Woody Guthrie was wrong in his lyrical prediction that "everything's gonna be e-lec- tricity." Sorry, Woody, everything's gonna be plas-tic, and almost is already.
You see this particularly if you have a one- and a two-year-old around and you come home late and do three cartwheels and a tumblesault over various scattered petroleum-based breakables.
These breakables break and you throw them away. But now that most boats are made of plastic, too, the question arises, what to do when they break?
Obviously you can't just throw a boat away. Most of them are much too heavy.
You could put a plastic ball on the trailer hitch and go up a nice steep hill and see if that solves the problem.
Or you could fix it.
That's right, friends, we're talking revolution here. Something plastic breaks and you fix it. Some of the side benefits are the introduction of splintery glass fibers into the skin; the joy of breathing toxic fumes in enclosed places and the ever-popular right to work with materials that say clearly on the package, "Danger: Ingestion could cause DEATH!"
Friends, we're talking adventure.
Actually it's not quite as exciting as it sounds. And, as every president would attest, there's a real sense of achievement and satisfaction attached to stopping those leaks.
My guinea pig is the kayak, which, like everything else I own, was bought second- hand, a bargain. Some bargain. I should have known something was wrong when the seller, a friend (some friend!), threw in a bilge pump and a life jacket.
This kayak leaks so badly that if you gave me a snorkel I could show you the first paddle-powered submarine.
The first order of business was finding the leaks, which unsurprisingly was not all that difficult. Unlike wooden boats, which have a surfeit of suspect seams, glass boats are sleek and seamless. Chinks in the armor are fairly easy to spot on close inspection.
Two books told me what to do: "Fiberglass Repairs," by Paul J. Petrick ($6, Cornell Maritime Press, Cambridge, Maryland 21613), and "Modifying Fiberglass Boats," by Jack Wiley ($8.95, International Marine Publishing Co., 21 Elm Street, Camden, Maine).
Both recommended legal action against the seller. Failing that, they showed me how to fix the bloody thing.
Materials needed for this type of work are a hand-held electric drill with a hard, sandpaper-type grinding attachment; a can of polyester resin with hardener (you drink, you die); various-width strips of fiberglass "woven roving," whch is a soft, blanket-like material; some acetone, the solvent for polyester resin; a disposable plastic pan in which to mix resin and hardener; some rubber gloves, a bandana to keep the stuff you grind out of your lungs, and goggles.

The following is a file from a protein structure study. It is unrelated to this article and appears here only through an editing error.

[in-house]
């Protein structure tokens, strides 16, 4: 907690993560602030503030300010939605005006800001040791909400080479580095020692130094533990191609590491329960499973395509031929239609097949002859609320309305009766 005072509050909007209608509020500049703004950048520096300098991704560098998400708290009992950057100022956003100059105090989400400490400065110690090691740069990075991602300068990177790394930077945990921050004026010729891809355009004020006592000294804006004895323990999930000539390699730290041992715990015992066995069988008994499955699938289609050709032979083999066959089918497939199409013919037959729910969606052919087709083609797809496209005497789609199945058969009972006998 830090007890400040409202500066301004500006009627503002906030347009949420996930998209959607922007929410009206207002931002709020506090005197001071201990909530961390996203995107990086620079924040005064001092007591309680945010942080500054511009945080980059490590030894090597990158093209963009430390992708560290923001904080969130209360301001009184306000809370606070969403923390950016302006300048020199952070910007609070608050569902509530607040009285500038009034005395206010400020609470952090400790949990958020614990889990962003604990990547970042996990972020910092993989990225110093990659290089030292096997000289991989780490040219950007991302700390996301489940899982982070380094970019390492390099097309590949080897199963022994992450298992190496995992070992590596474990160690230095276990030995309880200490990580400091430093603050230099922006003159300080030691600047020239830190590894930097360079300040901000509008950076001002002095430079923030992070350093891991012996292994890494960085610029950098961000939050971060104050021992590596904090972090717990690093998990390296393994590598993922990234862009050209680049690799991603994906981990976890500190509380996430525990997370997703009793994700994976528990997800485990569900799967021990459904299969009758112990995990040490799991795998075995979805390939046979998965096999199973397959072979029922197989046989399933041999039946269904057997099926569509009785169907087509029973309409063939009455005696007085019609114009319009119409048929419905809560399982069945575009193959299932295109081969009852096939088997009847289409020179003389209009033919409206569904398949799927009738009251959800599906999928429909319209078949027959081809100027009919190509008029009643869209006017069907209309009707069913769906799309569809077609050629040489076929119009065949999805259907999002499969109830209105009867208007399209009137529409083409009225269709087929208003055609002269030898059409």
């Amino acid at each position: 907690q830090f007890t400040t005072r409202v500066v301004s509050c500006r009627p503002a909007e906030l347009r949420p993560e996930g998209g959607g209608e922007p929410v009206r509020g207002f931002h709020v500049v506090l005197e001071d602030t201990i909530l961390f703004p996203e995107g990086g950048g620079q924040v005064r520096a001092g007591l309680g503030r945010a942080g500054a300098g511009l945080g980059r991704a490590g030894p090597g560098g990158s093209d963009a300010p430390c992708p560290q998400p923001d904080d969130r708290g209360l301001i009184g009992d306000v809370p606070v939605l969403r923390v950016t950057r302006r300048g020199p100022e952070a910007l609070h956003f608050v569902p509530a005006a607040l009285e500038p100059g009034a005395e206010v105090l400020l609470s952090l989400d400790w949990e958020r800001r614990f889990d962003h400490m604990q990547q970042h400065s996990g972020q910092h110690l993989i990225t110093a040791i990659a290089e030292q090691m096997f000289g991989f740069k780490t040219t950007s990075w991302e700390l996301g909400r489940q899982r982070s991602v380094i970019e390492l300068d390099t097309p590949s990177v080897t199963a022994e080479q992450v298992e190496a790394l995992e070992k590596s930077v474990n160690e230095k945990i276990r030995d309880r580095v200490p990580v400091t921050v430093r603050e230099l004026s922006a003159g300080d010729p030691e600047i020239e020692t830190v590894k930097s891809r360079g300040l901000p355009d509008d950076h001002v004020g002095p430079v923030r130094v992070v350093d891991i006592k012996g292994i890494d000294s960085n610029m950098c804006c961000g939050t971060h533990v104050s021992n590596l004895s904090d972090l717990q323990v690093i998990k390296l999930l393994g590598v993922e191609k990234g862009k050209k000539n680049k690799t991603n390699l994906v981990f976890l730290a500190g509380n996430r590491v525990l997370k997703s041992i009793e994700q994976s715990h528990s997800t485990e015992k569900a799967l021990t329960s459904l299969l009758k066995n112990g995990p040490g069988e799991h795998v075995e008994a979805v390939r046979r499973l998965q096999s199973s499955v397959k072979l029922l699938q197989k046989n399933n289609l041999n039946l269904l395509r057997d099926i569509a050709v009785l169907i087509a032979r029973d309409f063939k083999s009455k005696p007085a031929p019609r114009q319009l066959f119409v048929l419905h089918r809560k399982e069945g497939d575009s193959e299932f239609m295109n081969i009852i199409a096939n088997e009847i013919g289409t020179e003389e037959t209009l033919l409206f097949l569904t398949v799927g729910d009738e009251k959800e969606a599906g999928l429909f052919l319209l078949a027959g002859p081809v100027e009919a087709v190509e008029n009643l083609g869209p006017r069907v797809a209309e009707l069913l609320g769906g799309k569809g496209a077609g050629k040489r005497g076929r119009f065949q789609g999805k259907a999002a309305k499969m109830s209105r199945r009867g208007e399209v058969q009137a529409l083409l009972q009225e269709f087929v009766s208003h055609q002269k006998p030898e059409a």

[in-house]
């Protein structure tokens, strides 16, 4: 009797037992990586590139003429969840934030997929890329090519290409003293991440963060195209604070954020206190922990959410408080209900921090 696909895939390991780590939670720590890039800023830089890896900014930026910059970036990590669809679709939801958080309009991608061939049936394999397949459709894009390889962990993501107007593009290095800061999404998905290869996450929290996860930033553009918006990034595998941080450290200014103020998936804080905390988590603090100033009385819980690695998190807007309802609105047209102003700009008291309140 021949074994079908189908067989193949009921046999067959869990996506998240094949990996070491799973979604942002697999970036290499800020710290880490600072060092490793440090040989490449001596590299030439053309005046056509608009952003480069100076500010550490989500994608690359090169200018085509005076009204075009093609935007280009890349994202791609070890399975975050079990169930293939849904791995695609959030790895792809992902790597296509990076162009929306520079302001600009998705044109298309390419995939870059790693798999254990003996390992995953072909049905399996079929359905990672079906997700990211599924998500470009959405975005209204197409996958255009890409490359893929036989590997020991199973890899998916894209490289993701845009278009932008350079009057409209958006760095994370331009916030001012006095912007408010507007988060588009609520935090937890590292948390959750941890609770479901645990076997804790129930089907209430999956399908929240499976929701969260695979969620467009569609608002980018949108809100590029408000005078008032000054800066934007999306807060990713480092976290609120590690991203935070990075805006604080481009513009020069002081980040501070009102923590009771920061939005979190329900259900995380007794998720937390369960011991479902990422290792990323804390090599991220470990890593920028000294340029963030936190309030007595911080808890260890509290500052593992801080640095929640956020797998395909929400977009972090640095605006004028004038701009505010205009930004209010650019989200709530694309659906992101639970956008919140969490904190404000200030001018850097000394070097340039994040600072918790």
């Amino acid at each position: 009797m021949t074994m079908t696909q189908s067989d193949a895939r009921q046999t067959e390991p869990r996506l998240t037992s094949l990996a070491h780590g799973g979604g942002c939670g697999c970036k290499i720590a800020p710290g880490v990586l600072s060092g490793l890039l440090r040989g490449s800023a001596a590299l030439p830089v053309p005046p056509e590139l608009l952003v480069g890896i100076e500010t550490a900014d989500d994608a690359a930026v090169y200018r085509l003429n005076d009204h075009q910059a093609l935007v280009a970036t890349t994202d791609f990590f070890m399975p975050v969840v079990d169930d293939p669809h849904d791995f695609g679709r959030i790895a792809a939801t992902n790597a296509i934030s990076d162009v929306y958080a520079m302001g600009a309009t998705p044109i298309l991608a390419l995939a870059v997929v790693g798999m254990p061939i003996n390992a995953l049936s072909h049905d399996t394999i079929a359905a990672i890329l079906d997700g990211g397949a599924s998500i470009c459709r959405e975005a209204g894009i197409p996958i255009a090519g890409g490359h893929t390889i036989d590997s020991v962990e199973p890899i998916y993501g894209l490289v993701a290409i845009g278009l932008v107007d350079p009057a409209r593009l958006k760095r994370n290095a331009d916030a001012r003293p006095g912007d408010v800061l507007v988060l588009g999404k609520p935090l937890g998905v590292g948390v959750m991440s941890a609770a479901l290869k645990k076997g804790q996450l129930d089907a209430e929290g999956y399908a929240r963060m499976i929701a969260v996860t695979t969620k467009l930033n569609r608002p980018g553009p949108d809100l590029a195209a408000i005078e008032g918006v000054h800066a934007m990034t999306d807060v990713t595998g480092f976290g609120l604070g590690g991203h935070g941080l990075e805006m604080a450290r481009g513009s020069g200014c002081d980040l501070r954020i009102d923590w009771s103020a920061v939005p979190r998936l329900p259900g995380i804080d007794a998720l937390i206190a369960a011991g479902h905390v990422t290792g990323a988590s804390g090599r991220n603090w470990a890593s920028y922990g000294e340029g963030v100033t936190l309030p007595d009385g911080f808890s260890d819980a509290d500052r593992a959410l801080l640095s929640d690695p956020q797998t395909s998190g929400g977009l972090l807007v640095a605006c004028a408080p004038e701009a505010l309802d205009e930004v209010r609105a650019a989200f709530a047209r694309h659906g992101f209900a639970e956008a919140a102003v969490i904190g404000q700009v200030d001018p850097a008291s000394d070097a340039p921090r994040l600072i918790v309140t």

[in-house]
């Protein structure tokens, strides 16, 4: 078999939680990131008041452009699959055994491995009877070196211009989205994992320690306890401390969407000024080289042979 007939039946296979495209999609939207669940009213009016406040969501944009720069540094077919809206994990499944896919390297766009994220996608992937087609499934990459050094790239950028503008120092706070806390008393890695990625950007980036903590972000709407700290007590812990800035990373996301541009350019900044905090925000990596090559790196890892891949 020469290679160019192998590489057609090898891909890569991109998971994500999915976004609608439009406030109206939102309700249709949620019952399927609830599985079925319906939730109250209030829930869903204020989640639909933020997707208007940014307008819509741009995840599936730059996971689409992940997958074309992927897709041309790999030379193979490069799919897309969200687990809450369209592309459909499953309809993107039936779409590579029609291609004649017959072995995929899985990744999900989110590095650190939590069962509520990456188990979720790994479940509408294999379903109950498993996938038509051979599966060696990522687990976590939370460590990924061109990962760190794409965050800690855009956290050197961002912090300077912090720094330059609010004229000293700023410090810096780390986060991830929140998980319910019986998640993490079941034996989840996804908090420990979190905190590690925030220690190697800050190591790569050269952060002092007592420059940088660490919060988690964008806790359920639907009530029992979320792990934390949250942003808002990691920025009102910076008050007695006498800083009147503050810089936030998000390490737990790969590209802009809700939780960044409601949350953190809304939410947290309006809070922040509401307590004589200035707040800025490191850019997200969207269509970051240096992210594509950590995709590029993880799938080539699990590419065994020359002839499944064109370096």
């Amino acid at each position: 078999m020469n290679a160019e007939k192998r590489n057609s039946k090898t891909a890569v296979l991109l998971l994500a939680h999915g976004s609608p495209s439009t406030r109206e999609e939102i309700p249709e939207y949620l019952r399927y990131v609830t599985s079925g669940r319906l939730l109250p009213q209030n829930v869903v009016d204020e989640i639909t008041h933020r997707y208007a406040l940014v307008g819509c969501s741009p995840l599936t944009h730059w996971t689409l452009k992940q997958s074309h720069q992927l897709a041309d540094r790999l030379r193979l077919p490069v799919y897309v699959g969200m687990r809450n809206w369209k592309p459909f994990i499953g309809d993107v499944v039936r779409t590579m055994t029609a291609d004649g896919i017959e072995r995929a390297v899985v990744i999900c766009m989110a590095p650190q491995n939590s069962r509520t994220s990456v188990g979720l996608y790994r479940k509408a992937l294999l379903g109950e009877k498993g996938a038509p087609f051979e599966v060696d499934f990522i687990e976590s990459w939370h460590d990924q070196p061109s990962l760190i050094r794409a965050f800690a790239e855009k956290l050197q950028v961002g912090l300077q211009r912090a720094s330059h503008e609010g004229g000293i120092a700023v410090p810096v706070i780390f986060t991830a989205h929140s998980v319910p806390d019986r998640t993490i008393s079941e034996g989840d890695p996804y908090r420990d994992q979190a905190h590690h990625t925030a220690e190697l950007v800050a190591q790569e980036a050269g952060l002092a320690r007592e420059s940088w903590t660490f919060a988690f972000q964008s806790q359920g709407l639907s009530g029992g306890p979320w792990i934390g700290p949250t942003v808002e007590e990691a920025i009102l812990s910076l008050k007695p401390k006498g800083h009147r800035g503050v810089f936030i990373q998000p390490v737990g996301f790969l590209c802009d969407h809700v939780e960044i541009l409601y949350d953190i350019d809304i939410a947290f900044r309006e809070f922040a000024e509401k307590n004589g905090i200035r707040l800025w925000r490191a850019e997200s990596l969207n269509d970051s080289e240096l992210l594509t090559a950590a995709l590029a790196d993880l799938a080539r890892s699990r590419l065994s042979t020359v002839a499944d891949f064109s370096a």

Basic repairs are quite simple; making them look good is not. Since my goal with the kayak was simply to keep water out, I slopped patches on the outside and let appearances take care of themselves.
It's a piece of cake. You grind away the gelcoat (outer slick skin of the vessel) until you get to the underlayer, which is woven roving or other unfinished fibers impregnated with resin. To make a good patch you must remove all exterior paint and gelcoat from the offending area.
Grind away an inch or so on either side of the hole until you have a proper rectangle. Then cut a piece of fiberglass woven roving to cover it. Mix up the resin and poisonous hardener, paint a little over the hole, soak the fiberglass in the rest of the resin, slop it on and smooth it out, removing any air bubbles. It sets up overnight hard as steel.
The books explain more advanced techniques for patching from the inside, matching gelcoats and making actual modifications in hull and cabin design. But even these operations don't appear dreadfully complicated.
The worst things about working with plastic materials are the smell of the resin as it cooks with its hardener (reminds me of New Jersey during a temperature inversion), and getting it on your skin, which is why having acetone solvent around is important.
As for the kayak, I took it over Bull Falls on the Shenandoah last weekend and it didn't leak a drop.
A little later we were having lunch on a nice flat rock and somebody needed a place to sit.